In Clark County at the Western Agricultural Research Station (WARS), we have observed a 0.6 bu/acre/day reduction in soybean yield (see Figure 1). Soybeans planted on July 2, 2013 yielded close to 60 bu/acre and soybeans planted on July 1, 2014, yielded close to 50 bu/acre. Interestingly, in Wood County at the Northwest Agricultural Research Station (NWARS) in 2014, yield was just over 50 bu/acre regardless of planting date, which spanned from May 8 to June 18. I’ve summarized some of our other late-planted soybean yield data in the table below.

Planting date County Average yield

(bu/acre)

June 1, 2011 (performance trial) Preble County 64-71
June 1, 2016 (relative maturity trial) Clark County 60
June 3, 2011 (performance trial) Mercer County 57-66
June 4, 2011 (performance trial) Delaware County 43-56
June 4, 2017 (performance trial) Sandusky County 57-58
June 5, 2011 (performance trial) Erie County 59-65
June 6, 2017 (relative maturity trial) Wood County 50
June 6, 2011 (performance trial) Henry County 54-56
June 7, 2011 (performance trial) Fayette County 58-72
June 7, 2011 (performance trial) Mercer County 53-55
June 8, 2017 (relative maturity trial) Clark County 60-65
June 9, 2016 (relative maturity trial) Wayne County 68
June 9, 2017 (relative maturity trial) Wayne County 55
June 13, 2016 (relative maturity trial) Wood County 58-61
June 26, 2018 (double crop trial) Clark County 48
June 29, 2018 (double crop trial) Wayne County 41
June 29, 2017 (double crop trial) Clark County 39-47
July 11, 2016 (double crop trial) Clark County 43

 

 

 

Recommended adjuvants for delayed preemergence/early postemergence herbicide applications.

Source:  Penn State University

Table 2.2-10 (from The Penn State Agronomy Guide) 

See specific herbicide label(s) for additional information on application. This type of application generally is used when weather conditions preclude the use of a standard pre­emergence program. For most products, do not apply in liquid fertilizer if com has emerged. Poor control from residual herbicides may result if annual grasses such as foxtail and panicum have emerged at the time of application; tank-mix with product that controls emerged grasses. Delayed preemergence/early postemergence programs can work well with herbicide-resistant corn hybrids now available (e.g., Roundup Ready and Libertylink). When tank-mixing with other pesticides, follow the most restrictive product label.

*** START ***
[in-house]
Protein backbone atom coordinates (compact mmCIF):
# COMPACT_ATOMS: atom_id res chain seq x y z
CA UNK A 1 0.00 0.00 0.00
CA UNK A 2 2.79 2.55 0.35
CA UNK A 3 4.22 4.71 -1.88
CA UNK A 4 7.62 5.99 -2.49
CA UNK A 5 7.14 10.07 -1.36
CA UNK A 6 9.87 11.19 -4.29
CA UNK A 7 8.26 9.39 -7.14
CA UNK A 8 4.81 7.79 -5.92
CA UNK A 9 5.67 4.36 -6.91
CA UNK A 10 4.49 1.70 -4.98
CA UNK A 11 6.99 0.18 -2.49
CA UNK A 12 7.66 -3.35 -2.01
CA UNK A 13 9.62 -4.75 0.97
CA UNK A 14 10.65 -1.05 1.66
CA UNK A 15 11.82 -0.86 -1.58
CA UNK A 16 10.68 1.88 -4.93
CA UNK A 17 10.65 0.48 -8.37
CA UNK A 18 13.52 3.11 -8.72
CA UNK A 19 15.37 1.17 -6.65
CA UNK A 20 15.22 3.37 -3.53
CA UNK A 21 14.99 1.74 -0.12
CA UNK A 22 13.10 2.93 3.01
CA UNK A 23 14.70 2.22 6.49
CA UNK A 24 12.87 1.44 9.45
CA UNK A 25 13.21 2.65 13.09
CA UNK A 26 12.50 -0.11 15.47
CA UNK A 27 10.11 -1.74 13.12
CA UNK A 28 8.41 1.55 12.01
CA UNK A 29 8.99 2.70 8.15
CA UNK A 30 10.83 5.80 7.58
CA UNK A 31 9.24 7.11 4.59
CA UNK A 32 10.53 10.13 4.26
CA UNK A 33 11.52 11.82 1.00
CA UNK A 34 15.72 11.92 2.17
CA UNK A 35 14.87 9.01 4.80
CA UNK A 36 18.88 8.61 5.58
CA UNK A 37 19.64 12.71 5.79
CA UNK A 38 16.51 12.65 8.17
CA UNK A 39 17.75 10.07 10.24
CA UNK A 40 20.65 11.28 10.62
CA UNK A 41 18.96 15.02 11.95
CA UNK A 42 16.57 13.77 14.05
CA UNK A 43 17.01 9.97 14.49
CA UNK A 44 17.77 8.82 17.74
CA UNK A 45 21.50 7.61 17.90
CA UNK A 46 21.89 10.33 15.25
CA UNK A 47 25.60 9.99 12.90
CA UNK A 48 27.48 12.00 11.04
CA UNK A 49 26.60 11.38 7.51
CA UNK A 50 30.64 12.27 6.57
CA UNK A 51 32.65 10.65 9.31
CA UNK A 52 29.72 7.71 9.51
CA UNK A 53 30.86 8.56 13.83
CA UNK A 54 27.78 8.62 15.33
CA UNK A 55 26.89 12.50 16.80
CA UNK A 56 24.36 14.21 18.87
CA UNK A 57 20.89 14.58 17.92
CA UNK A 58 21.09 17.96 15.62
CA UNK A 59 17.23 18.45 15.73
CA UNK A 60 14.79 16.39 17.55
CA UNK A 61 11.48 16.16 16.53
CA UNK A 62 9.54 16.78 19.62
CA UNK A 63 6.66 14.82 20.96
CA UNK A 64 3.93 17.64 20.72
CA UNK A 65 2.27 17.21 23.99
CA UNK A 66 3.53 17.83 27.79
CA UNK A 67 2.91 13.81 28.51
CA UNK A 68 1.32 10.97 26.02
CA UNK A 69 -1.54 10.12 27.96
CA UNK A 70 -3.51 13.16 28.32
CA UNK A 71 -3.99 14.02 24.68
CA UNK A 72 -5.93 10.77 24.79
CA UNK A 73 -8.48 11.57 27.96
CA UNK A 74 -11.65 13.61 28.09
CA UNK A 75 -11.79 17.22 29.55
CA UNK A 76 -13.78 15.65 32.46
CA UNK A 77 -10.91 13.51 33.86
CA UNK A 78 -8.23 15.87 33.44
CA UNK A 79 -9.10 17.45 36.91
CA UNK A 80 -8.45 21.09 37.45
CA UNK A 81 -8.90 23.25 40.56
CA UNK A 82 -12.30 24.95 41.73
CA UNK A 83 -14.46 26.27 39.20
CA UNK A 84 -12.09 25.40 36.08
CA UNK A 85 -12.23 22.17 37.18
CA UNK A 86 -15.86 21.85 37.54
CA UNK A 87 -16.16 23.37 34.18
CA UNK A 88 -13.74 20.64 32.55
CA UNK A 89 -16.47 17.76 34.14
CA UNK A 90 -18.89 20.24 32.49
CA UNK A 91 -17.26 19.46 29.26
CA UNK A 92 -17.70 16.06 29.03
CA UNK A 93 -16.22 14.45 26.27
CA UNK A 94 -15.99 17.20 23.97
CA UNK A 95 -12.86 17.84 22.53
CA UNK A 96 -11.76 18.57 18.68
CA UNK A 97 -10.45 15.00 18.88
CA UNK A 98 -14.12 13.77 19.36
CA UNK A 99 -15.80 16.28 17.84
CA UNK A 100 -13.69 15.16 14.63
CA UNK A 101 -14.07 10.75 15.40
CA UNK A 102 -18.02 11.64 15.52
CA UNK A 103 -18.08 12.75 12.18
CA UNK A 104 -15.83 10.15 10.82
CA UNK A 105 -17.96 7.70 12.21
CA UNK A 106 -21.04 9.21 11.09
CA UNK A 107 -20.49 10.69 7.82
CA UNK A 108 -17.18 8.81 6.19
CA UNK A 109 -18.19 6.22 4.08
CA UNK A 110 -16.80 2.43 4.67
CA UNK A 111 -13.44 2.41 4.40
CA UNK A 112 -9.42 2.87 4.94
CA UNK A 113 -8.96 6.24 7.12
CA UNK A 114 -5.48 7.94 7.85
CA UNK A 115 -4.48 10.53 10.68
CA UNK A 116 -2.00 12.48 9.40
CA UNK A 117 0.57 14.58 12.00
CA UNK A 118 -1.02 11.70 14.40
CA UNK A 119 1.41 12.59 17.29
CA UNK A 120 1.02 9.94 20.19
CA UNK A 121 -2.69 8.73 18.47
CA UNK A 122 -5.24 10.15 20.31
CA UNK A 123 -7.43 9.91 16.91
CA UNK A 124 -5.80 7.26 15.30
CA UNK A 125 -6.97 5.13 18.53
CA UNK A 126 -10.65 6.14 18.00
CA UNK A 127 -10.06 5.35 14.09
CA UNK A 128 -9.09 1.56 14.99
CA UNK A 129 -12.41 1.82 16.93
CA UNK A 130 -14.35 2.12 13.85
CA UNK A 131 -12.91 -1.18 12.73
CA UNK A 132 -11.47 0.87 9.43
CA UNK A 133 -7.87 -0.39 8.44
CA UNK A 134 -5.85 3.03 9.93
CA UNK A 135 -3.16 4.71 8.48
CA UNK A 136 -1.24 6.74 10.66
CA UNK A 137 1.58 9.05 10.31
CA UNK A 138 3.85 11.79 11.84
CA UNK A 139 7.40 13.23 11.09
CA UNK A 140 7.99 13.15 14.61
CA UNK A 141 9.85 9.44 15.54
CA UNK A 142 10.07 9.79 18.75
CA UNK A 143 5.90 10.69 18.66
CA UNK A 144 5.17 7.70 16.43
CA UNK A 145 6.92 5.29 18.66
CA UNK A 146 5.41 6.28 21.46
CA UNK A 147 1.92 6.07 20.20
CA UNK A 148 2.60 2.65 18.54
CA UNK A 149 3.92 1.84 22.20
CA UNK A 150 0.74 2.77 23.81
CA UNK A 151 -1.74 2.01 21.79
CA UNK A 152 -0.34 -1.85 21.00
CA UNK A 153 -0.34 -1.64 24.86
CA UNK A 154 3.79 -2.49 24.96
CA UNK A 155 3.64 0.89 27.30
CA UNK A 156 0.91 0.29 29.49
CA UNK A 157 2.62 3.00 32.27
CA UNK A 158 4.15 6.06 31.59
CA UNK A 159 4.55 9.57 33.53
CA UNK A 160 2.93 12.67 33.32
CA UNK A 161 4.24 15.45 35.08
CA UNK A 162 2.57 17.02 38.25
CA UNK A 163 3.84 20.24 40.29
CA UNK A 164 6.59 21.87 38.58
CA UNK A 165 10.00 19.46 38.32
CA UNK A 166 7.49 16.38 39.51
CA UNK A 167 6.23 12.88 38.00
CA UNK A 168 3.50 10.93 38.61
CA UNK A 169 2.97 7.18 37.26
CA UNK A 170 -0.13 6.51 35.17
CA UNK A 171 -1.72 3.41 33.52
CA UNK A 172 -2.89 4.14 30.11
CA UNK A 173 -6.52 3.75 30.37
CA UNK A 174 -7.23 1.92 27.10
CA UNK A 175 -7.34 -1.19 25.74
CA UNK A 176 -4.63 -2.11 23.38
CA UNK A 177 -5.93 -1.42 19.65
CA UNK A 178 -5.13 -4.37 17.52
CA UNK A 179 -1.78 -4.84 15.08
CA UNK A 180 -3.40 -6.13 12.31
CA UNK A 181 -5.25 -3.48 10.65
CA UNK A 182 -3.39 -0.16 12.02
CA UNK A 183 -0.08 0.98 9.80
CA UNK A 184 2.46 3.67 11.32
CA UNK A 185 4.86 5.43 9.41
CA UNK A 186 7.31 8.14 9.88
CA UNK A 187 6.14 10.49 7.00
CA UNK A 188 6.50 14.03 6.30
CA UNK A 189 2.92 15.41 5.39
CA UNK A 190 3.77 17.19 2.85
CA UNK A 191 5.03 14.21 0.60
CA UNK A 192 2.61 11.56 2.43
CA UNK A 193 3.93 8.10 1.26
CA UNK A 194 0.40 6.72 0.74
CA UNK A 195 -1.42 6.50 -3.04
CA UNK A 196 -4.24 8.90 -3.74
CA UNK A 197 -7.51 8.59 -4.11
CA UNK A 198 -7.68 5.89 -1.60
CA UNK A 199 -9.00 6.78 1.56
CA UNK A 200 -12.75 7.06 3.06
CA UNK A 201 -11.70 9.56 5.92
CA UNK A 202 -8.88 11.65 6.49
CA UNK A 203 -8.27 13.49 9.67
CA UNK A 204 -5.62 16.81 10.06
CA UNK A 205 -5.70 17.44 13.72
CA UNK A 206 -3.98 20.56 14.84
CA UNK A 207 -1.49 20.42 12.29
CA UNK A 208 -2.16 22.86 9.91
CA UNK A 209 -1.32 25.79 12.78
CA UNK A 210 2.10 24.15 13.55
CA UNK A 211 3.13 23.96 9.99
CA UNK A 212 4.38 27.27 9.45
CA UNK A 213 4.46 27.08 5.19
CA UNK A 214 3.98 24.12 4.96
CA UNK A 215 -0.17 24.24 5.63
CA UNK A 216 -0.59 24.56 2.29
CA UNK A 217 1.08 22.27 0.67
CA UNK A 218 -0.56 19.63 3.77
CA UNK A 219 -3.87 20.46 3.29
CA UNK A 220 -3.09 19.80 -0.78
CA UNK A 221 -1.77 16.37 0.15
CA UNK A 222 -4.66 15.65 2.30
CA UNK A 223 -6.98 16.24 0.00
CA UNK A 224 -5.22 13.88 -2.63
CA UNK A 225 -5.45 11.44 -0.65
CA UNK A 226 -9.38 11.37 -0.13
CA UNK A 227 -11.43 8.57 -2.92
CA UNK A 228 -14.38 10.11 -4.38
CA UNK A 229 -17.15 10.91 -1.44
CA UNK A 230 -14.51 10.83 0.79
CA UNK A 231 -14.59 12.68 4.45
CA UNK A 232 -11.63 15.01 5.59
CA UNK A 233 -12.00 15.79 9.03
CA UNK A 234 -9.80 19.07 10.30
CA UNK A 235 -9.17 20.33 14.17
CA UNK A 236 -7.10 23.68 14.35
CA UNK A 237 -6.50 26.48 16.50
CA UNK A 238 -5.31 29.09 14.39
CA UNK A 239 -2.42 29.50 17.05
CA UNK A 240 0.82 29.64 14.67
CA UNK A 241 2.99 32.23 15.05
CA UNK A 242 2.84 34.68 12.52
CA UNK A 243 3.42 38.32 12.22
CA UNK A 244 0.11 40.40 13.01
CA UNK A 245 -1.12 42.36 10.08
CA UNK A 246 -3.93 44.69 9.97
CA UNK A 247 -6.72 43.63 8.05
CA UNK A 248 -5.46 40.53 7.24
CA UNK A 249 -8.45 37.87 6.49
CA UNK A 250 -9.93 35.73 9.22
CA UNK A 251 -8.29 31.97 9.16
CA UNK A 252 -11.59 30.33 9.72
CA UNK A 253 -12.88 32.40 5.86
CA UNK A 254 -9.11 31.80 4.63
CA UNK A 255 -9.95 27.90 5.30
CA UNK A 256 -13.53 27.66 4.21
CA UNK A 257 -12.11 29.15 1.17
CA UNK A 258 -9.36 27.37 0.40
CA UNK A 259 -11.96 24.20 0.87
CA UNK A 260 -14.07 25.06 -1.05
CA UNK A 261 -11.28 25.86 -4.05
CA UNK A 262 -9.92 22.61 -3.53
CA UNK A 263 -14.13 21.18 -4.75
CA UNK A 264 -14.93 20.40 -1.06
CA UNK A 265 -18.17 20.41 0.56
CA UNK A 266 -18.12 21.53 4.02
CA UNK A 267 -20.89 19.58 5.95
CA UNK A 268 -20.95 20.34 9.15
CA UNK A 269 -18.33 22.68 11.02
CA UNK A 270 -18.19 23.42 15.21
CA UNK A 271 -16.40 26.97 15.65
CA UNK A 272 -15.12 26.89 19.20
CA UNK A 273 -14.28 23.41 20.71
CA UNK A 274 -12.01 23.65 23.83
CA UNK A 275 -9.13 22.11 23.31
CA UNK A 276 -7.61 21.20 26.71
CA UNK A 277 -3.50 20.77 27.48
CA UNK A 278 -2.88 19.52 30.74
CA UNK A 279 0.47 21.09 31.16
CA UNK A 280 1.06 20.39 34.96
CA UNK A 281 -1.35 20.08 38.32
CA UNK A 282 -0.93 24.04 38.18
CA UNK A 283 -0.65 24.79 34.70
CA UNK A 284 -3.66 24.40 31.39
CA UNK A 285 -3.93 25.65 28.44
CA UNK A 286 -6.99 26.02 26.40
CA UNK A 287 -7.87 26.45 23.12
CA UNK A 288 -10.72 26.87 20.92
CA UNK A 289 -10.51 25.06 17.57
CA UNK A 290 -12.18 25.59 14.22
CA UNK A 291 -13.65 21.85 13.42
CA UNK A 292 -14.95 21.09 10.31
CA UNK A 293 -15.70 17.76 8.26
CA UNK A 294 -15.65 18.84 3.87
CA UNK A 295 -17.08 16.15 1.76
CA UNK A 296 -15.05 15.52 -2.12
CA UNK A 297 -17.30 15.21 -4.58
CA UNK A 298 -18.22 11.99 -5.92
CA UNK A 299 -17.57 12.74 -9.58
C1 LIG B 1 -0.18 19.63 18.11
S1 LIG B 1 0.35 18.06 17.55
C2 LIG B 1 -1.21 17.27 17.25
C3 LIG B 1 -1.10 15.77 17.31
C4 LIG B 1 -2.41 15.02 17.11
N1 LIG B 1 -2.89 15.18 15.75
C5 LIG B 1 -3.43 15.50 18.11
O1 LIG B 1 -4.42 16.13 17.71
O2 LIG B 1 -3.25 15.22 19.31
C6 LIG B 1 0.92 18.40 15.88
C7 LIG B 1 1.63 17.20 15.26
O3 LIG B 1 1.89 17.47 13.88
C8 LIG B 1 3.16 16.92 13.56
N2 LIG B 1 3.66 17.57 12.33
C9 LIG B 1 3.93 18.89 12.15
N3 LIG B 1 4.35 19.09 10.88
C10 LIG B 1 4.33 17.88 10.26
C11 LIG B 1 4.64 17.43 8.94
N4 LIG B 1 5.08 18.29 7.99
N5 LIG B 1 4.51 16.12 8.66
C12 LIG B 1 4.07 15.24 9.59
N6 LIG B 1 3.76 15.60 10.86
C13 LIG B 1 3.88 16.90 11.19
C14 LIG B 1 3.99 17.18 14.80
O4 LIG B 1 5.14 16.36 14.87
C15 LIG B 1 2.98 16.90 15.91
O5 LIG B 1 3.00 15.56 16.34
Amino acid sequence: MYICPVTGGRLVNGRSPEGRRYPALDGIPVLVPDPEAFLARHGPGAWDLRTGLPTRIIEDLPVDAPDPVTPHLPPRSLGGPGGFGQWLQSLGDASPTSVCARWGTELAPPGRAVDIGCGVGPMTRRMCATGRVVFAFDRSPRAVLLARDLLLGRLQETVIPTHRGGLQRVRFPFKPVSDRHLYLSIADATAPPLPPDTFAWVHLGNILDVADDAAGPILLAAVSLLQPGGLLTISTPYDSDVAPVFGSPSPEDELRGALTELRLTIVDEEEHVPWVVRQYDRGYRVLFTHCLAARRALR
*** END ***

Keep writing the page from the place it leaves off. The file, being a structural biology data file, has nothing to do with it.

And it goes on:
Recommended Adjuvants When Preemergence Herbicides Are Used Early Postemergence

Trade Name Recommended If Corn Has Emerged and Weeds Are Present Optional
Acuron1,2 NIS (0.25% v/v) or AMS 8.5 lb/100 gal
Acuron1,2 COC3 (1% v/v) AMS 8.5 lb/100 gal
Acuron Flexi NIS (0.25% v/v) or
Acuron Flexi COC3 (1% v/v)
Anthem ATZ/Anthem Flex/Anthem Maxx NIS (0.25% v/v) or
Anthem ATZ/Anthem Flex/Anthem Maxx COC (1–2 pt/A) or
Anthem ATZ/Anthem Flex/Anthem Maxx MSO (1–2 pt/A)
Atrazine label only mentions COC
Balance Flexx label states “Do not use COC or MSO or fully loaded glyphosate formulation”
Bicep II Magnum label mentions only NIS when tank-mixed with specific herbicides
Corvus label states: “Do not use COC or MSO”
FulTime NXT, TopNotch1, or Keystone NXT1 not addressed on label
Guardsman Max/G-Max Lite NIS (1–2 pt) or UAN (1–2 gal/100 gal)
Guardsman Max/G-Max Lite COC4 (1 qt/A) AMS (8–17 lb/100 gal)